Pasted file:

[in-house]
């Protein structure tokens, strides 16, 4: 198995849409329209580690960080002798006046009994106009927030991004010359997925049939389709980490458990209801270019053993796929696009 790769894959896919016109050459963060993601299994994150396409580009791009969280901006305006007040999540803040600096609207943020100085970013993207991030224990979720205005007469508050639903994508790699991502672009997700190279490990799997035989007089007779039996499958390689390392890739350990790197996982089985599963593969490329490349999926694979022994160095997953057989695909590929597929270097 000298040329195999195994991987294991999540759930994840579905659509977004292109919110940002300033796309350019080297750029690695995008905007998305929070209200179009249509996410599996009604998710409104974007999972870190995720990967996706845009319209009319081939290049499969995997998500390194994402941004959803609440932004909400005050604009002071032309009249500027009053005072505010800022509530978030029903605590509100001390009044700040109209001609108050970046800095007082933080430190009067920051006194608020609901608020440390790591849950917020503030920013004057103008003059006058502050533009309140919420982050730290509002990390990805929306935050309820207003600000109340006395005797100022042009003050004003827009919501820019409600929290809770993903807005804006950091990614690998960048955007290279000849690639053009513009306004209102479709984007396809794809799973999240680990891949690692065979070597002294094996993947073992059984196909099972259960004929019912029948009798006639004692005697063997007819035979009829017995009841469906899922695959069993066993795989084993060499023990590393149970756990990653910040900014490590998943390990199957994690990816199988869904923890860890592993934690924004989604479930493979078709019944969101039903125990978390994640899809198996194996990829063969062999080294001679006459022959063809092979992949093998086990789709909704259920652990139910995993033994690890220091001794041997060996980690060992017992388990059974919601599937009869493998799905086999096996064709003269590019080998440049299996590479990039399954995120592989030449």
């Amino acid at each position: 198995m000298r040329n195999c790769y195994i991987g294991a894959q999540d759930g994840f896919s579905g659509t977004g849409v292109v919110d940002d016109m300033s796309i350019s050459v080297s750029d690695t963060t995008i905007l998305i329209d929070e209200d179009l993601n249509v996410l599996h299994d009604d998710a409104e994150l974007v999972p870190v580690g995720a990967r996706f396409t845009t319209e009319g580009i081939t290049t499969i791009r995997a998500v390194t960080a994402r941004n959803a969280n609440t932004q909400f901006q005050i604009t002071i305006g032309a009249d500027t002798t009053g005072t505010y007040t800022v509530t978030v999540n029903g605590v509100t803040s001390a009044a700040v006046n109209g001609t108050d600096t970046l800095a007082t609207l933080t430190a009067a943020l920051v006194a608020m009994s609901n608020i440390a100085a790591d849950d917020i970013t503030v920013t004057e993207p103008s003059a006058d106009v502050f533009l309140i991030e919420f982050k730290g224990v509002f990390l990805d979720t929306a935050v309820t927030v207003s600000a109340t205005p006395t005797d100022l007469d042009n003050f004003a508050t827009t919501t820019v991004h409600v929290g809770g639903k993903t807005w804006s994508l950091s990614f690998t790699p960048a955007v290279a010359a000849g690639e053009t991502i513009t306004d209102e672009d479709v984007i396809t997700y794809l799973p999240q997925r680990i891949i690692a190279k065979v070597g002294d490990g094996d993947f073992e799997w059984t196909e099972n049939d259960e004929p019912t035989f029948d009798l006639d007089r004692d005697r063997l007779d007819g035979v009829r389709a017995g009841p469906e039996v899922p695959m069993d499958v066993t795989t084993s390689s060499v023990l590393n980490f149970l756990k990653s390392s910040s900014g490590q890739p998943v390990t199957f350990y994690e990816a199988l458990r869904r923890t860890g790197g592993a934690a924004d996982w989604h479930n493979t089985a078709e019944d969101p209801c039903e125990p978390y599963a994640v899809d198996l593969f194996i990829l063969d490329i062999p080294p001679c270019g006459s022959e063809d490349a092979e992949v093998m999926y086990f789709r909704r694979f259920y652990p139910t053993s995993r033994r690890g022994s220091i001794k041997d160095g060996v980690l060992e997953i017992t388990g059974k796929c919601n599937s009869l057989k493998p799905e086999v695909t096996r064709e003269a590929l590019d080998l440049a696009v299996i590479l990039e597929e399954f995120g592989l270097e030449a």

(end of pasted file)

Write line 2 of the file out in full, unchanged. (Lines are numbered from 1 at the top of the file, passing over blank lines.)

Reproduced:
């Protein structure tokens, strides 16, 4: 198995849409329209580690960080002798006046009994106009927030991004010359997925049939389709980490458990209801270019053993796929696009 790769894959896919016109050459963060993601299994994150396409580009791009969280901006305006007040999540803040600096609207943020100085970013993207991030224990979720205005007469508050639903994508790699991502672009997700190279490990799997035989007089007779039996499958390689390392890739350990790197996982089985599963593969490329490349999926694979022994160095997953057989695909590929597929270097 000298040329195999195994991987294991999540759930994840579905659509977004292109919110940002300033796309350019080297750029690695995008905007998305929070209200179009249509996410599996009604998710409104974007999972870190995720990967996706845009319209009319081939290049499969995997998500390194994402941004959803609440932004909400005050604009002071032309009249500027009053005072505010800022509530978030029903605590509100001390009044700040109209001609108050970046800095007082933080430190009067920051006194608020609901608020440390790591849950917020503030920013004057103008003059006058502050533009309140919420982050730290509002990390990805929306935050309820207003600000109340006395005797100022042009003050004003827009919501820019409600929290809770993903807005804006950091990614690998960048955007290279000849690639053009513009306004209102479709984007396809794809799973999240680990891949690692065979070597002294094996993947073992059984196909099972259960004929019912029948009798006639004692005697063997007819035979009829017995009841469906899922695959069993066993795989084993060499023990590393149970756990990653910040900014490590998943390990199957994690990816199988869904923890860890592993934690924004989604479930493979078709019944969101039903125990978390994640899809198996194996990829063969062999080294001679006459022959063809092979992949093998086990789709909704259920652990139910995993033994690890220091001794041997060996980690060992017992388990059974919601599937009869493998799905086999096996064709003269590019080998440049299996590479990039399954995120592989030449």